Our memories remain fresh from the lead-up to Rio+20, where civil society and the investor community were advocating for the adoption of a Convention on Corporate Sustainability Reporting which would require all listed and large private companies to integrate material sustainability issues into their annual reporting cycle and to disclose sustainability information on a report-or-explain basis. The negotiated outcome fell short of these expectations, but the action-oriented language in paragraph 47 of General Assembly Resolution A/66/288 “The Future We Want” has opened a space for governments and stakeholders to follow up on these discussions.
In the resolution, Member States call upon “industry, interested governments and relevant stakeholders, with the support of the United Nations system, as appropriate, to develop models for best practice and facilitate action for the integration of sustainability reporting, taking into account experiences from already existing frameworks and paying particular attention to the needs of developing countries, including for capacity-building.”
On June 20th 2012, shortly after the conclusion of Rio+20 negotiations, Brazil, Denmark, France and South Africa announced the formulation of a “Group of Friends of Paragraph 47” to maintain the political momentum around corporate sustainability reporting. UNEP and the Global Reporting Initiative (GRI) were invited to support their work. All four countries either have introduced legal obligations for certain companies to publish sustainability reports – or explain why they have not – or relevant stock exchange listing rules and/ or sustainability indexes. The group believes that “corporate transparency and accountability are key elements to enhancing the private sector’s contribution to sustainable development, and making sustainability reporting standard practice among companies will contribute to monitor the impacts on and the contribution to sustainable development by the corporate sector”.
Advancing corporate sustainability reporting and promoting accountability and transparency in the corporate sector is by no means a simple task. It is not yet clear whether the currently limited reporting system and practices indeed lead to increased corporate accountability. Research also suggests that many corporate executives and managers see sustainability programs as another profit drain. Many questions remain to be answered indeed, but we also see much positive momentum gathered, which roughly fall under three main categories:
promote the creation of an enabling regulatory environment, including various legal requirements at the national level as well as stock exchange rules promoted by the Sustainable Stock Exchange Initiative (SSEI)
develop guidance for sustainability reporting, building on already existing models such as the Global Reporting Initiative (GRI) guidelines or Integrated Reporting (IR), among others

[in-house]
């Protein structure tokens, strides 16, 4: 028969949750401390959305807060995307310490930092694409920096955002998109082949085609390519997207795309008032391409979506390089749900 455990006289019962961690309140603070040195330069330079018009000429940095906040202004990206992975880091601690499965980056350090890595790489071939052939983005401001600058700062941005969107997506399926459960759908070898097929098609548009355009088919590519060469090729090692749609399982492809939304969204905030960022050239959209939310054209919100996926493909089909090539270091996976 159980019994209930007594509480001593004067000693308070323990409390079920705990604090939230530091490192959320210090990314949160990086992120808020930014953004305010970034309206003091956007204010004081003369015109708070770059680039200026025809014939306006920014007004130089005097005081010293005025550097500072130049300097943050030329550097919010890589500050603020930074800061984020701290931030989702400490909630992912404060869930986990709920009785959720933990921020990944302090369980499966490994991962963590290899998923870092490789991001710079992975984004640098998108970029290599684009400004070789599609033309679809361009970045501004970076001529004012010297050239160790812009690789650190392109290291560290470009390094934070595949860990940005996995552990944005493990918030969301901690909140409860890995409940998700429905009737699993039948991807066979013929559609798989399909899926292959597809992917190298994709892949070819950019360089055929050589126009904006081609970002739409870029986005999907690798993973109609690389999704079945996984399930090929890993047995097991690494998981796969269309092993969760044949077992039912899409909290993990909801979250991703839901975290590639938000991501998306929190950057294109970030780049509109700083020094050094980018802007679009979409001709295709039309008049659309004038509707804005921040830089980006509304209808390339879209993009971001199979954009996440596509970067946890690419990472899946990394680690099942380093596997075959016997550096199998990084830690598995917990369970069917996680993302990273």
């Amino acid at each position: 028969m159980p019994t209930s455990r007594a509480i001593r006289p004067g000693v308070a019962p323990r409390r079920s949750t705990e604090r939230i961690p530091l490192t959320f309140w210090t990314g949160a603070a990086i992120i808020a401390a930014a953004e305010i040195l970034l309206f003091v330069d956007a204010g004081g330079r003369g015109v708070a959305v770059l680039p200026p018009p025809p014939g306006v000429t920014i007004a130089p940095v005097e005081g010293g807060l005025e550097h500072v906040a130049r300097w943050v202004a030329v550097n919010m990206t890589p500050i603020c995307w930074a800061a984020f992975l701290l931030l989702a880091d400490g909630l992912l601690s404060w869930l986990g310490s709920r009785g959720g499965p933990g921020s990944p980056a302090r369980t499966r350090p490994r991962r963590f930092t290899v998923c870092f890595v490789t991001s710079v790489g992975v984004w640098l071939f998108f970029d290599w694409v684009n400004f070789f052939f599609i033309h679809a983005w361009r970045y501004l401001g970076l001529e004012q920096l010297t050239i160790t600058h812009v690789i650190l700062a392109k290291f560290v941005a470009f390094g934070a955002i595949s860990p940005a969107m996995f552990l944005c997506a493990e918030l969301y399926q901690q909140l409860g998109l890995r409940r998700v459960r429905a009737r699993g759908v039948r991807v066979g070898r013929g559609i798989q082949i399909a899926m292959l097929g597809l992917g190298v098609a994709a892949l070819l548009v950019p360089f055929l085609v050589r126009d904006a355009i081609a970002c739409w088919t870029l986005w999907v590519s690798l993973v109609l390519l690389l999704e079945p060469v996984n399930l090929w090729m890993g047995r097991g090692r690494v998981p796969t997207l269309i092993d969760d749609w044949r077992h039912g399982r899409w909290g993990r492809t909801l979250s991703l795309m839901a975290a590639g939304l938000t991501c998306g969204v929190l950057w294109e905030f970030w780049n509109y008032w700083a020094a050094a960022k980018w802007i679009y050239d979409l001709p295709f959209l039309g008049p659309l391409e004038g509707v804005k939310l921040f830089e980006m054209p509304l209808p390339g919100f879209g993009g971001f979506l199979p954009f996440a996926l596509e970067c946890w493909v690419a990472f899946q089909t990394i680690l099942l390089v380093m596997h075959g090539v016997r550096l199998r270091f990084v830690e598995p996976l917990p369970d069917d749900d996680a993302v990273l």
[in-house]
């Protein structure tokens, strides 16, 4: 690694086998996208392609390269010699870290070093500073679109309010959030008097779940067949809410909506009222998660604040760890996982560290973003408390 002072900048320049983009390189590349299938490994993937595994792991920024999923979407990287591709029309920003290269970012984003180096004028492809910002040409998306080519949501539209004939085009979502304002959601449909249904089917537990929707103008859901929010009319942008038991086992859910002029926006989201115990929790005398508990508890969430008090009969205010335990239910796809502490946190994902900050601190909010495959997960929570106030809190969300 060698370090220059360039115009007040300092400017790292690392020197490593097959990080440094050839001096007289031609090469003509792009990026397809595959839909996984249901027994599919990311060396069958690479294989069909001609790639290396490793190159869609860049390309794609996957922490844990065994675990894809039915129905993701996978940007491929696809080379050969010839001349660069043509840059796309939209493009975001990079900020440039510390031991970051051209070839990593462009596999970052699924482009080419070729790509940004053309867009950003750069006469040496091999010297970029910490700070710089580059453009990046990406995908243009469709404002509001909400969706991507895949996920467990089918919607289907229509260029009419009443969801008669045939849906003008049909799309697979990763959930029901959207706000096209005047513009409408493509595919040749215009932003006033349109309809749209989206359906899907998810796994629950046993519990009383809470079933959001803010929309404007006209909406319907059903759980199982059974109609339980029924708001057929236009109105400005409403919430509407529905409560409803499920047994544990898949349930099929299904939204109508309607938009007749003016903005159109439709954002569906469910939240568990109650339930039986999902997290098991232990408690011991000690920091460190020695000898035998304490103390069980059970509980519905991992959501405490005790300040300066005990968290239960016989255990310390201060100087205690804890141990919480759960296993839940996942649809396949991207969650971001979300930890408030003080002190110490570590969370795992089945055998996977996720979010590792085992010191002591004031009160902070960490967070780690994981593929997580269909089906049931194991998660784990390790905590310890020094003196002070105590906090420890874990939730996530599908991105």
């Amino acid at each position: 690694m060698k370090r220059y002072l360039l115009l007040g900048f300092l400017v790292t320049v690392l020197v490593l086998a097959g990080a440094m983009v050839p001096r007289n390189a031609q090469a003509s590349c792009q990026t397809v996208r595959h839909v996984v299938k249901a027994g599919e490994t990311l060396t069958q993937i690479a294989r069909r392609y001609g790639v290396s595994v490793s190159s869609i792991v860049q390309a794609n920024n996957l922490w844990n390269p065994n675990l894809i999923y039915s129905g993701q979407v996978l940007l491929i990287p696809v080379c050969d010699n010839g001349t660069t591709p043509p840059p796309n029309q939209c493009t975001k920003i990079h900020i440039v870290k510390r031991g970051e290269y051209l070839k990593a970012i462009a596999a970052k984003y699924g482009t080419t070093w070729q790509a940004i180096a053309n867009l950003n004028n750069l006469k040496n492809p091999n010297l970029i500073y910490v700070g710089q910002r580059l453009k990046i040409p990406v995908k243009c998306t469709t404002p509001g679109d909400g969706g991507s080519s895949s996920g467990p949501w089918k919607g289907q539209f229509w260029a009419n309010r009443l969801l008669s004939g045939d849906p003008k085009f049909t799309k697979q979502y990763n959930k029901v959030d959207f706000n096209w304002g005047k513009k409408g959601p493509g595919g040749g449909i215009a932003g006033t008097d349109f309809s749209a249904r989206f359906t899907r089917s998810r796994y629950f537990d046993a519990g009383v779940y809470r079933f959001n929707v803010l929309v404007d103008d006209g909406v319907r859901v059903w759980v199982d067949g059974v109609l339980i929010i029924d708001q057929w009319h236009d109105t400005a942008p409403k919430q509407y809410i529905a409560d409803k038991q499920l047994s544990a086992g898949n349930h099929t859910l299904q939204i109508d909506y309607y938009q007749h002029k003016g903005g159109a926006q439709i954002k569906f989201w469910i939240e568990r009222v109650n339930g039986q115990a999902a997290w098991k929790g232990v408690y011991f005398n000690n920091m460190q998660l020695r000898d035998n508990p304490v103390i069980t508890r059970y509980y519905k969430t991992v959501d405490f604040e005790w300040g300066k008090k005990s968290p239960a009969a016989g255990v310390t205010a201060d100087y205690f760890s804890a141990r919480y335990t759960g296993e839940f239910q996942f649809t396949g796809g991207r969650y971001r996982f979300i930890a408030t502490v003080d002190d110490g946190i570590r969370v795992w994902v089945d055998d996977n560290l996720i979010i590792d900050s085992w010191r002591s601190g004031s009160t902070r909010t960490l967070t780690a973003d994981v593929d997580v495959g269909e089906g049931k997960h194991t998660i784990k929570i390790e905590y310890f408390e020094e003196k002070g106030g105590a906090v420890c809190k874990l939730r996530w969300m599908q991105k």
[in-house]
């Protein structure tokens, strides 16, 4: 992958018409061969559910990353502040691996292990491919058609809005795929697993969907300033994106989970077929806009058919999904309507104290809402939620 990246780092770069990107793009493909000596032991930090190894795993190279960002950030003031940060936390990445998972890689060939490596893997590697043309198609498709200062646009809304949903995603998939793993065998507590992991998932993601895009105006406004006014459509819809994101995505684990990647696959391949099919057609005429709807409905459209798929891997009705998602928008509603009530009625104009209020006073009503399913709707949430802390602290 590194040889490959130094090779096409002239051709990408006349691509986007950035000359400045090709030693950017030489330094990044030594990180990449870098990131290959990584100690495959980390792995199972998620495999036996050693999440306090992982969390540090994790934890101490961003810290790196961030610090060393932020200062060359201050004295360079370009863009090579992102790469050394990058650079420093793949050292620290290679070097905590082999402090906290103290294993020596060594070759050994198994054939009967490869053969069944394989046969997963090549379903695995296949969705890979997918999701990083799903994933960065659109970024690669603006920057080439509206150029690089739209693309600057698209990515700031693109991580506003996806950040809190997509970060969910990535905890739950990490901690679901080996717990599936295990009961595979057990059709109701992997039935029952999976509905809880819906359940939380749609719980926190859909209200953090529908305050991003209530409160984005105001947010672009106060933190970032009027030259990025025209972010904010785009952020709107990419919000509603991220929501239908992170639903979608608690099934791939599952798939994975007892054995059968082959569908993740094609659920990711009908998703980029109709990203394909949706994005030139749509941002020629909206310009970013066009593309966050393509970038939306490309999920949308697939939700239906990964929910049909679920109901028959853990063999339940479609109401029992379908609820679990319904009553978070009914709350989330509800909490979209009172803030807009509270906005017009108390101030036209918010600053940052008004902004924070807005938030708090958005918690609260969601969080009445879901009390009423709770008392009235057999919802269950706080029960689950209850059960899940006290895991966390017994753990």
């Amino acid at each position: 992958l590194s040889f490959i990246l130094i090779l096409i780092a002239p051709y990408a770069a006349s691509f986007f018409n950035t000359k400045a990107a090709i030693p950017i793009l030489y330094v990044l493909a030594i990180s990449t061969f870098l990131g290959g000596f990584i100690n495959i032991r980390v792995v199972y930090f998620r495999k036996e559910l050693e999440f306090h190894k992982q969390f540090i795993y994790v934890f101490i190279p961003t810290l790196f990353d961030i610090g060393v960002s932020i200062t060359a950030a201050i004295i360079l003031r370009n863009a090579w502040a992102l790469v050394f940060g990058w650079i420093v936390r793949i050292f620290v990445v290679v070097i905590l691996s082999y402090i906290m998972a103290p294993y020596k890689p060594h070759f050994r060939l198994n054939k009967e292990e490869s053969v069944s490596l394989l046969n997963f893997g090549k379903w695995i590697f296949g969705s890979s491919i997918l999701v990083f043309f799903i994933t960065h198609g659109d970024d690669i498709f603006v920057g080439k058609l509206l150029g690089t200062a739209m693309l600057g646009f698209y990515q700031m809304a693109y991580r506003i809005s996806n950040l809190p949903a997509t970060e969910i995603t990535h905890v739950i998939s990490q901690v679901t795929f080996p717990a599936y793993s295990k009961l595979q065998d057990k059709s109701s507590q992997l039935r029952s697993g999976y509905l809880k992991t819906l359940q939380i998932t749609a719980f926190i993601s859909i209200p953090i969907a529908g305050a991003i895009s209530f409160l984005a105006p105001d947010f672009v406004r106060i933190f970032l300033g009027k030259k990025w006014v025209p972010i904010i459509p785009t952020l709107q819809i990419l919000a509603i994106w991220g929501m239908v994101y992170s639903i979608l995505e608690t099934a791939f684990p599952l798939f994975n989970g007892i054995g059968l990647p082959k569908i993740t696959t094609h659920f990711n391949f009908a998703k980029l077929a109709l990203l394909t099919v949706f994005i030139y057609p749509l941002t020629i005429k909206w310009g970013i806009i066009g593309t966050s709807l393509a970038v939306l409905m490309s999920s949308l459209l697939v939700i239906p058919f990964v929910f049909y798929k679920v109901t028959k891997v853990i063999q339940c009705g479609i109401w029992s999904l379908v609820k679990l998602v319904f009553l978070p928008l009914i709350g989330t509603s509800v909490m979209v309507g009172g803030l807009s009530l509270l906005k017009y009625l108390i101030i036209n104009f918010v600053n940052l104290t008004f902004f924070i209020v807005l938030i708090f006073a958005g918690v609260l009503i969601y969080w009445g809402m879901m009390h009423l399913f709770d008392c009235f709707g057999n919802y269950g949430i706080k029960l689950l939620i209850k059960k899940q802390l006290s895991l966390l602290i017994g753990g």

integrate sustainability information in decision-making processes, including, among others, the responsible investment movement, the development of sustainability indices and ratings, the integration of ESG elements in business school curriculum, etc.
Capacity building is a cross-cutting theme required in each category, from raising awareness among policy-makers, to addressing needs of corporate seeking guidance on reporting, to educating stakeholders on how to make sense of sustainability reports and the list goes on.
It has been over nine months since Rio+20 and there have been some encouraging developments:
On November 7, 2012, the Group of Friends of Paragraph 47 released its Charter
, setting a common vision and inviting other interested governments to join. A number of countries have expressed interest so far, including Norway, Colombia, Ecuador and Tunisia. An informal stakeholder reference group is also being established with a view to ensuring multi-stakeholder participation in the work of the Group.
The category of state-owned enterprises (SOEs) has emerged as a low-hanging fruit for national legislation related to corporate sustainability reporting. Sweden and Denmark have implemented national requirements for SOEs to report on their ESG performance.
Seven stock exchanges have publicly committed to the Sustainable Stock Exchange initiative: NASDAQ, OMX, BM&FBOVESPA, Johannesburg Stock Exchange (JSE), Bombay Stock Exchange (BSE), Egyptian Exchange (EGX), Istanbul Stock Exchange (ISE) and MCX-SX.
The Global Reporting Initiative (GRI) is scheduled to launch its G4 framework at the GRI Conference in May 2013. Its Sustainability Disclosure Database has registered 12,630 sustainability reports from 4972 organizations, among which 11,034 are GRI reports.
The International Integrated Reporting Council has recently signed a Memorandum of Understanding with the International Accounting Standards Board (IASB) announcing to develop an integrated corporate reporting framework.
One short list as such cannot capture the full momentum and this is not the intention. We encourage all stakeholders to share latest relevant developments in the Corporate Sustainability Reporting Action Network soon to be created on the Sustainable Development Knowledge Platform. The potential of paragraph 47 will be uncovered by all relevant stakeholders and the UN system stands ready to support this. An informal inter-agency coordination group has been established to provide coordinated UN system support to governments, private sector and stakeholders. The group is co-led by UNDESA and UNEP, with the participation of UNCTAD, UNOP, UNDP, UNCDF, UN Women, UNOPS and the Regional Commissions. It will also seek to define an enhanced role of Major Groups and other stakeholders in this process.
For more information, please contact Chantal Line Carpentier or Meng Li at the Division for Sustainable Development, UNDESA.